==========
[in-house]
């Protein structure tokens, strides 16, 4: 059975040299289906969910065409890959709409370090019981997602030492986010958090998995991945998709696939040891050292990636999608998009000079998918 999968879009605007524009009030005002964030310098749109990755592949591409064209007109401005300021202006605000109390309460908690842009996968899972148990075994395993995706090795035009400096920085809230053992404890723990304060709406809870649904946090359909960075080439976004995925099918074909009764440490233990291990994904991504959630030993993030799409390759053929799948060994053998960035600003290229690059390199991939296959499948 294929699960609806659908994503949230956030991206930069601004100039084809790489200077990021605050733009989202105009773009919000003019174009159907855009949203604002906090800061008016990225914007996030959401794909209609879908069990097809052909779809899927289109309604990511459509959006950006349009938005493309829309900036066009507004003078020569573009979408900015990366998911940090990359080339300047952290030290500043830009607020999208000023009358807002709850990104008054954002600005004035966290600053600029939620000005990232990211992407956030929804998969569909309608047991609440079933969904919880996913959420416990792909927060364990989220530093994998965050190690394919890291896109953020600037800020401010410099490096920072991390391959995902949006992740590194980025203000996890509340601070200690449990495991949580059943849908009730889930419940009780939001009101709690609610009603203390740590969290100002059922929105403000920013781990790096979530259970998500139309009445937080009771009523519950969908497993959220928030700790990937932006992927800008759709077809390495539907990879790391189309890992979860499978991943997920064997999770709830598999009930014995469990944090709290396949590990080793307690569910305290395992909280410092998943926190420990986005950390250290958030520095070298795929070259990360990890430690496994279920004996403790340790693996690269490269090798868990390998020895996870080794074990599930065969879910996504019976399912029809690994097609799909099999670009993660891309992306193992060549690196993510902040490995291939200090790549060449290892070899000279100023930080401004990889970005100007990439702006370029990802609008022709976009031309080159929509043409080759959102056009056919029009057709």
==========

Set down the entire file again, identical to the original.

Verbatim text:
[in-house]
């Protein structure tokens, strides 16, 4: 059975040299289906969910065409890959709409370090019981997602030492986010958090998995991945998709696939040891050292990636999608998009000079998918 999968879009605007524009009030005002964030310098749109990755592949591409064209007109401005300021202006605000109390309460908690842009996968899972148990075994395993995706090795035009400096920085809230053992404890723990304060709406809870649904946090359909960075080439976004995925099918074909009764440490233990291990994904991504959630030993993030799409390759053929799948060994053998960035600003290229690059390199991939296959499948 294929699960609806659908994503949230956030991206930069601004100039084809790489200077990021605050733009989202105009773009919000003019174009159907855009949203604002906090800061008016990225914007996030959401794909209609879908069990097809052909779809899927289109309604990511459509959006950006349009938005493309829309900036066009507004003078020569573009979408900015990366998911940090990359080339300047952290030290500043830009607020999208000023009358807002709850990104008054954002600005004035966290600053600029939620000005990232990211992407956030929804998969569909309608047991609440079933969904919880996913959420416990792909927060364990989220530093994998965050190690394919890291896109953020600037800020401010410099490096920072991390391959995902949006992740590194980025203000996890509340601070200690449990495991949580059943849908009730889930419940009780939001009101709690609610009603203390740590969290100002059922929105403000920013781990790096979530259970998500139309009445937080009771009523519950969908497993959220928030700790990937932006992927800008759709077809390495539907990879790391189309890992979860499978991943997920064997999770709830598999009930014995469990944090709290396949590990080793307690569910305290395992909280410092998943926190420990986005950390250290958030520095070298795929070259990360990890430690496994279920004996403790340790693996690269490269090798868990390998020895996870080794074990599930065969879910996504019976399912029809690994097609799909099999670009993660891309992306193992060549690196993510902040490995291939200090790549060449290892070899000279100023930080401004990889970005100007990439702006370029990802609008022709976009031309080159929509043409080759959102056009056919029009057709």